Psalm 120: Woe is Me

Dear Reader,

This is a return to my series on the Psalms. You can find all my posts on the Psalms as well as some explanations of how and why we study them here

I have been slacking off on my work on the Psalms. In this age of quarantine, it seems like a good time to return to them.  I am inspired and convicted as well by some quotes from a favorite author. Frank Gaebelein [1] writes that “unity — unity of form and structure — is basic to truth in art” (p. 89) and again: “integrity [in art] demands that anything contrived merely for the sake of effect and not organically related to the purpose of the work be ruled out” (p. 91). The Scriptures also are art (p. 70), divinely inspired art at that, and we should expect no less of them. It has been my contention in this series that the form of the Psalms has a meaning to convey to us that we often miss. Though our English translations often obscure this deeper level of meaning and beauty, we do not all need to learn Hebrew to begin to see and appreciate the Psalms on a deeper level. What we need are, first, good translations that take into account the structure of the Hebrew and its word choice, and, second, a few detection skills which can easily be learned.

With this in mind, let’s look at the first of the so-called Songs of Ascent, Psalm 120:

Translation of Psalm 120 [2]

A Song of Ascents

  1. To the LORD in my distress
  2. I called
  3. And He answered me.
  4. LORD, deliver my soul*
  5. From lying lip[s]
  6. From deceitful tongue.
  7. What will be given to you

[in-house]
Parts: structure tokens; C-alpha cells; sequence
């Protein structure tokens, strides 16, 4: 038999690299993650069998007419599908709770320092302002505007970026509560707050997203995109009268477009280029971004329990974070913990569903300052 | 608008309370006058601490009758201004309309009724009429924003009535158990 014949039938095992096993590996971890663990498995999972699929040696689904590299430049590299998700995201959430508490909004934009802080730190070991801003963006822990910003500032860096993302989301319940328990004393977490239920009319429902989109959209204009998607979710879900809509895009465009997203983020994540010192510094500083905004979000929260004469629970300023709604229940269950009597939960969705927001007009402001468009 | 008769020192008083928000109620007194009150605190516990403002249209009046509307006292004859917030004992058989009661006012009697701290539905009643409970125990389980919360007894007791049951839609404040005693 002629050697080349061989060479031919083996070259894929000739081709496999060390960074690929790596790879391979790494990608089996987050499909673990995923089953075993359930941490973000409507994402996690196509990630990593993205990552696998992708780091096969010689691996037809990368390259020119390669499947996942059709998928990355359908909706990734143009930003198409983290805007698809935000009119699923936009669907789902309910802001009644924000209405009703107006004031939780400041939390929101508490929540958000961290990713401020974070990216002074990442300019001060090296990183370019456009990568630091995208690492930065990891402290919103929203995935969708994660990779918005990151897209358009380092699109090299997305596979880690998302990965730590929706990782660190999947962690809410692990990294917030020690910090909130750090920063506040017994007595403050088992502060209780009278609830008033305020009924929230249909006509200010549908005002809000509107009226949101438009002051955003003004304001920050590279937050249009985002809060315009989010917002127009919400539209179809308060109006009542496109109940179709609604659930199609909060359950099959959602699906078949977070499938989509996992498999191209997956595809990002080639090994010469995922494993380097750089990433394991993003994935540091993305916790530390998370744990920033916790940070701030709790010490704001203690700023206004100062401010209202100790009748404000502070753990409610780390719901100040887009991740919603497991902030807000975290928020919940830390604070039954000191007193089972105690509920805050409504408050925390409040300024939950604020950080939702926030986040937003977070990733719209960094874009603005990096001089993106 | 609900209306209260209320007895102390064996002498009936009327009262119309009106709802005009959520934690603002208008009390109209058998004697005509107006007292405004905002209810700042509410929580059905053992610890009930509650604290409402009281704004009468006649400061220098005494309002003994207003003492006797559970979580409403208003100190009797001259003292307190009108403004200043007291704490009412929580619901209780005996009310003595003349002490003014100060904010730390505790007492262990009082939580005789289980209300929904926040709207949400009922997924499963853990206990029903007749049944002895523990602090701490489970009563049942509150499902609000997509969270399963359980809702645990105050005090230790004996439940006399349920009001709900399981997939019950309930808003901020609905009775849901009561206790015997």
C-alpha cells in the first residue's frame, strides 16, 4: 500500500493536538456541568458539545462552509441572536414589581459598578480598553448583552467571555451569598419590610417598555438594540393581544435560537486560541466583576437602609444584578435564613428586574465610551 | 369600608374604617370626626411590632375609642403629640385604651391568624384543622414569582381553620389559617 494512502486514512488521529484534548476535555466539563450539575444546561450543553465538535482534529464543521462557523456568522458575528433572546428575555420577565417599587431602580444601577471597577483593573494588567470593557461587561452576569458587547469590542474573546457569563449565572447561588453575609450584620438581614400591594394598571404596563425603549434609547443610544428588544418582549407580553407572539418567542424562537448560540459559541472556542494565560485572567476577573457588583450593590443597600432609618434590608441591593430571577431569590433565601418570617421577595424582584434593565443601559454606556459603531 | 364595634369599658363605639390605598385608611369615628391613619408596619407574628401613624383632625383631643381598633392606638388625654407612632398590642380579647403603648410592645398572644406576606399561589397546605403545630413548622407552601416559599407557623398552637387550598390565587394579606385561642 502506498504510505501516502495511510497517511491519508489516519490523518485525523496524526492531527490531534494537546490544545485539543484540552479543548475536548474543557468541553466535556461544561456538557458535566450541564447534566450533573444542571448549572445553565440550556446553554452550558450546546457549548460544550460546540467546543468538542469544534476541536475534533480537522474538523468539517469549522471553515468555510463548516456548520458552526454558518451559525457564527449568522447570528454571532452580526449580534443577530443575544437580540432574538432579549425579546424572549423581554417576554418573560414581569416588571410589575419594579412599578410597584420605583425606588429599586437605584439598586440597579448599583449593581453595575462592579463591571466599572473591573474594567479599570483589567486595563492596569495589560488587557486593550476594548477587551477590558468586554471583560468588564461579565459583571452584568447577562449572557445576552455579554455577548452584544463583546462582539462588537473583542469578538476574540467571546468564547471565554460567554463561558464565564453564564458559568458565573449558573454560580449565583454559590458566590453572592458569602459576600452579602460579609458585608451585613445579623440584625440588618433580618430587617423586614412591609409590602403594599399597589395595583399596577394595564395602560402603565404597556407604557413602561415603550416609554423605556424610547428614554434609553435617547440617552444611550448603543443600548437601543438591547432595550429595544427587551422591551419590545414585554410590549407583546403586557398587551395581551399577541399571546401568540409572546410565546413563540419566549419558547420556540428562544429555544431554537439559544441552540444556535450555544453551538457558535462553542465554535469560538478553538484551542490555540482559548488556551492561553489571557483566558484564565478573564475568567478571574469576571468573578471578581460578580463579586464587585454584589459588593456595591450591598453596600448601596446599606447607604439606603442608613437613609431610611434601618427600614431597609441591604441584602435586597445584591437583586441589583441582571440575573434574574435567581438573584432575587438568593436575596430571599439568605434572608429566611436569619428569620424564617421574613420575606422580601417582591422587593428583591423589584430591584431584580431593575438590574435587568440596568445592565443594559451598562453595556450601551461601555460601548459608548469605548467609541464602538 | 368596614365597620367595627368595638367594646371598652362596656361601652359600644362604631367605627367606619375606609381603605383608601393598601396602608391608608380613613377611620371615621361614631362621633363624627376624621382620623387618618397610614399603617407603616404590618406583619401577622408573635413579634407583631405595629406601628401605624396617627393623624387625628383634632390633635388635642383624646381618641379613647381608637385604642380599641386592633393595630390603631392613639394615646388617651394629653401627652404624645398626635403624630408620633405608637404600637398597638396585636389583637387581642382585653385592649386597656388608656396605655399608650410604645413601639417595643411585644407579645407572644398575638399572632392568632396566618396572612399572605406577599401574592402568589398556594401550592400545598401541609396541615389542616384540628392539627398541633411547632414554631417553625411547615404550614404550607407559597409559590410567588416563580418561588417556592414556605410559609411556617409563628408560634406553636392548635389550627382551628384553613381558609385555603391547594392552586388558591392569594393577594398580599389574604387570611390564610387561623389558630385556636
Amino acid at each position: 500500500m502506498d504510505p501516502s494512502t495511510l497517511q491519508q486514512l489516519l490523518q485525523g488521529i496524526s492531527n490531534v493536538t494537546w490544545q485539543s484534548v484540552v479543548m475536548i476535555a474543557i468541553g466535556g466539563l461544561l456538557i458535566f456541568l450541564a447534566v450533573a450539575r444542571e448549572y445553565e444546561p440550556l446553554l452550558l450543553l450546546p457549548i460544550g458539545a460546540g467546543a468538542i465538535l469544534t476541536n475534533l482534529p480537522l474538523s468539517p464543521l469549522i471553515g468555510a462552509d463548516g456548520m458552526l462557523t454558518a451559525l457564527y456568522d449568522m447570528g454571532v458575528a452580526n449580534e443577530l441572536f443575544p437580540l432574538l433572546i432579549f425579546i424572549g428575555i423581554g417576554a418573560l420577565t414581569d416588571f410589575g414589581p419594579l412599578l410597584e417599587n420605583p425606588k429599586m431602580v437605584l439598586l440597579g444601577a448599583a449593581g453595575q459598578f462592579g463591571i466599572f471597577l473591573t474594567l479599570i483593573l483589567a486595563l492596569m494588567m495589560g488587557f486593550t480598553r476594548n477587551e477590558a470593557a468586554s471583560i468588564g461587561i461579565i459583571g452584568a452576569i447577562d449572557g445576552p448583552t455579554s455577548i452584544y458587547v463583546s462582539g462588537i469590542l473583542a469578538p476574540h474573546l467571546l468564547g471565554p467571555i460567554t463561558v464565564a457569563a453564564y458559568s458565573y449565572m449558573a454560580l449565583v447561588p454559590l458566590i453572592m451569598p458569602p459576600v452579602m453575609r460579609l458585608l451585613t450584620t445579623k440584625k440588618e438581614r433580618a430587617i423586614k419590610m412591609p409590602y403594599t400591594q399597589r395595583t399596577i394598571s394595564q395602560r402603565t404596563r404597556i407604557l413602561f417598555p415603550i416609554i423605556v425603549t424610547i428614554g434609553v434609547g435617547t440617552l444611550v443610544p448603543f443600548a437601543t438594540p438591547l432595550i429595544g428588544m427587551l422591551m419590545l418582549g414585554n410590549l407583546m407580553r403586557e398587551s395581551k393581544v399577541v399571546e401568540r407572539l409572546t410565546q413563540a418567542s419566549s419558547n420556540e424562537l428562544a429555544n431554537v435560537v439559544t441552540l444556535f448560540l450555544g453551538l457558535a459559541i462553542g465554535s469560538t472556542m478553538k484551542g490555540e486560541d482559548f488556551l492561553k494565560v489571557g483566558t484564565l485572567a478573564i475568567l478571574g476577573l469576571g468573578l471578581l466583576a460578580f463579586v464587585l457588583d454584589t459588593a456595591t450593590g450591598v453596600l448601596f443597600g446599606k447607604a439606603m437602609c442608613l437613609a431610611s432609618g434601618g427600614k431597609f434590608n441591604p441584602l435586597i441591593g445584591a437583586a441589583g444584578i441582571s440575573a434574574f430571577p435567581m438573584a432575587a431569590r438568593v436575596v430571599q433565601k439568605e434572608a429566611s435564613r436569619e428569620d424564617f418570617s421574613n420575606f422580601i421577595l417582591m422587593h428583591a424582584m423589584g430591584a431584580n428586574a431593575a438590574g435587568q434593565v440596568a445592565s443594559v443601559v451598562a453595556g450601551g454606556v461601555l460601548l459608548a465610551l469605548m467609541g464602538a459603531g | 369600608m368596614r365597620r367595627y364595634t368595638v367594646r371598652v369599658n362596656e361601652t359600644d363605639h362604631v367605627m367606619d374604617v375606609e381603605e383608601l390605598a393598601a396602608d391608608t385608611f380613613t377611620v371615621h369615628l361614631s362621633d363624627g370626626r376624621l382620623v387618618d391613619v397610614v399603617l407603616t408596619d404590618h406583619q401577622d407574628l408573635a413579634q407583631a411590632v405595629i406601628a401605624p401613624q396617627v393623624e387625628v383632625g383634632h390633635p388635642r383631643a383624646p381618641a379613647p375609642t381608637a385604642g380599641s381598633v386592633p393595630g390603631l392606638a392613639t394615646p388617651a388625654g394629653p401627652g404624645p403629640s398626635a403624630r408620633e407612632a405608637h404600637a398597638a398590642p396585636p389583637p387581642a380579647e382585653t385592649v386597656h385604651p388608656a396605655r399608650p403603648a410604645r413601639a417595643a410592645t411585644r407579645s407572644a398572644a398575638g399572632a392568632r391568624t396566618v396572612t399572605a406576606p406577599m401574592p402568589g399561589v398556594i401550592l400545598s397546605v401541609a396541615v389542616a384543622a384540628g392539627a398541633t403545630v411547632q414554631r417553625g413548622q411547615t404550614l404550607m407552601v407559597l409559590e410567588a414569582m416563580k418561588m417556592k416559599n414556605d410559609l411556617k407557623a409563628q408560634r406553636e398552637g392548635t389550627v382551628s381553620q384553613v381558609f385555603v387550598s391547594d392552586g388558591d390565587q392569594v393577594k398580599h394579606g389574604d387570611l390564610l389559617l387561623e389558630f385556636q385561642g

8. And what will be added to you, deceitful tongue?
  9. The sharp arrows of the warrior
  10. With the coals of the broom-tree.
  11. Woe is me! for I sojourn in Meshech;
  12. I dwell with the tents of Kedar.
  13. Long enough! my soul* has dwelt
  14. With the hater of peace.**
  15. I [am for]*** peace** 
  16. But when I speak they [are]*** for war. 

Notes on the translation:

*Hebrew nephesh may be translated as “life” or “soul.”

** Hebrew shalom

*** The Hebrew here simply reads “I peace” and “They war.” Hebrew often does not require a verb where English demands one. 


As always, I invite you to spend some time with this Psalm before you read my comments. Note which lines seem to go together and which words or ideas recur.

Hebrew poetry is governed by parallelism. Sometimes this parallelism is very pronounced and at other times it is subtle or perhaps the Psalmist intentionally varies traditional patterns. Psalm 120 seems to fall in the latter category. There are units here, but they are not necessarily pairs of exactly parallel lines. The structure I see in this Psalm is as follows:

  • Triad #1: Lines 1 through 3
  • Triad #2: Lines 4 through 6
  • Quatrain consisting of two pairs: Lines 7+8 and Lines 9+10
  • Pair #1: Lines 11 and 12
  • Pair #2: Lines 13 and 14
  • Pair #3: Lines 15 and 16

Within this framework I also see a kind of break between the end of the quatrain (line 10) and what follows (line 11). This division is both structural and thematic. The first 10 lines fall into more tightly connected sets of lines. From line 11 on, the connections between the pairs are looser and the tone of the Psalm also changes a bit.

Though I divide up the Psalm in this way, what strikes me most about it is how its various parts are linked together. The Psalmist uses the repetition of certain key words to tie each section to the next and to link the whole Psalm together. Here is what I see:

  • “LORD” [3] in lines 1 and 4 links the two triads.
  • “Deceitful tongue” in lines 6 and 8 links the second triad with the quatrain.
  • “Dwell” in lines 12 and 13 links the first two pairs of lines.
  • “Peace” in lines 14 and 15 links the second and third pairs.

Note that there is no link between the quatrain and the first pair, a further argument that line 11 begins a new section of the Psalm. Nonetheless, there is a word that links the first half of the Psalm to the second: “my soul” occurs in lines 4 and 13.